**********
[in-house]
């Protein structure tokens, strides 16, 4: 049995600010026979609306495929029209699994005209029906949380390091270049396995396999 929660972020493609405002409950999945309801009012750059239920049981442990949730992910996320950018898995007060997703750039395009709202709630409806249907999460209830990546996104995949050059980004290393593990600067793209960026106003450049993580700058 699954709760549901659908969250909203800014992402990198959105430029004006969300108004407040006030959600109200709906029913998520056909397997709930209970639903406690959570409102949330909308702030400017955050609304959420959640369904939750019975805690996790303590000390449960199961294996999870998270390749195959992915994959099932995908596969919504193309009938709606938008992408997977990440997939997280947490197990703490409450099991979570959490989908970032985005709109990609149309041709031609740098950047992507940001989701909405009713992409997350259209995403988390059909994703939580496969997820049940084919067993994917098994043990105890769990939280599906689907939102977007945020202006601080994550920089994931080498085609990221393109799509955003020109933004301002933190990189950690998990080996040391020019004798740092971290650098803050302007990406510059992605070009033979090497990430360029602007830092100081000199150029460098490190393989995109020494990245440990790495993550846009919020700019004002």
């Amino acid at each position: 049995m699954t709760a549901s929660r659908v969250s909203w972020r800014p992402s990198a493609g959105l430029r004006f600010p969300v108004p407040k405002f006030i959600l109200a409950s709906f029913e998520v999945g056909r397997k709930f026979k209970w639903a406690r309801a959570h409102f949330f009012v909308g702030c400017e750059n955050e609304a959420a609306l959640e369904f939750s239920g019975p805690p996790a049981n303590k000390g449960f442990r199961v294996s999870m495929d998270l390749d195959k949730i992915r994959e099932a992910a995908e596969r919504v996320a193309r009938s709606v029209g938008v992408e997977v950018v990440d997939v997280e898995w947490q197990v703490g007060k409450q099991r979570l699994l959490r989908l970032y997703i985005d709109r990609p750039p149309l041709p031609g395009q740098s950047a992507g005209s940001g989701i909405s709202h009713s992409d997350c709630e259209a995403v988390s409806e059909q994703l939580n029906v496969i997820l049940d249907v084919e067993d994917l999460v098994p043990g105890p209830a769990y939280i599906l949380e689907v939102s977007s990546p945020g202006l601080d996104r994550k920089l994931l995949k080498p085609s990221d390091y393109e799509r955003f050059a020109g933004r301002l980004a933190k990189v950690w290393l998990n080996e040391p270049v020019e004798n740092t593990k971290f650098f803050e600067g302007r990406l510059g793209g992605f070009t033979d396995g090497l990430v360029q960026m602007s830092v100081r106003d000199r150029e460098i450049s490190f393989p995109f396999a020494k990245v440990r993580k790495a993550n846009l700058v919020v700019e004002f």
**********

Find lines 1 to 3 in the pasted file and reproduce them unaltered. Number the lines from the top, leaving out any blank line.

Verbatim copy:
[in-house]
């Protein structure tokens, strides 16, 4: 049995600010026979609306495929029209699994005209029906949380390091270049396995396999 929660972020493609405002409950999945309801009012750059239920049981442990949730992910996320950018898995007060997703750039395009709202709630409806249907999460209830990546996104995949050059980004290393593990600067793209960026106003450049993580700058 699954709760549901659908969250909203800014992402990198959105430029004006969300108004407040006030959600109200709906029913998520056909397997709930209970639903406690959570409102949330909308702030400017955050609304959420959640369904939750019975805690996790303590000390449960199961294996999870998270390749195959992915994959099932995908596969919504193309009938709606938008992408997977990440997939997280947490197990703490409450099991979570959490989908970032985005709109990609149309041709031609740098950047992507940001989701909405009713992409997350259209995403988390059909994703939580496969997820049940084919067993994917098994043990105890769990939280599906689907939102977007945020202006601080994550920089994931080498085609990221393109799509955003020109933004301002933190990189950690998990080996040391020019004798740092971290650098803050302007990406510059992605070009033979090497990430360029602007830092100081000199150029460098490190393989995109020494990245440990790495993550846009919020700019004002």
């Amino acid at each position: 049995m699954t709760a549901s929660r659908v969250s909203w972020r800014p992402s990198a493609g959105l430029r004006f600010p969300v108004p407040k405002f006030i959600l109200a409950s709906f029913e998520v999945g056909r397997k709930f026979k209970w639903a406690r309801a959570h409102f949330f009012v909308g702030c400017e750059n955050e609304a959420a609306l959640e369904f939750s239920g019975p805690p996790a049981n303590k000390g449960f442990r199961v294996s999870m495929d998270l390749d195959k949730i992915r994959e099932a992910a995908e596969r919504v996320a193309r009938s709606v029209g938008v992408e997977v950018v990440d997939v997280e898995w947490q197990v703490g007060k409450q099991r979570l699994l959490r989908l970032y997703i985005d709109r990609p750039p149309l041709p031609g395009q740098s950047a992507g005209s940001g989701i909405s709202h009713s992409d997350c709630e259209a995403v988390s409806e059909q994703l939580n029906v496969i997820l049940d249907v084919e067993d994917l999460v098994p043990g105890p209830a769990y939280i599906l949380e689907v939102s977007s990546p945020g202006l601080d996104r994550k920089l994931l995949k080498p085609s990221d390091y393109e799509r955003f050059a020109g933004r301002l980004a933190k990189v950690w290393l998990n080996e040391p270049v020019e004798n740092t593990k971290f650098f803050e600067g302007r990406l510059g793209g992605f070009t033979d396995g090497l990430v360029q960026m602007s830092v100081r106003d000199r150029e460098i450049s490190f393989p995109f396999a020494k990245v440990r993580k790495a993550n846009l700058v919020v700019e004002f």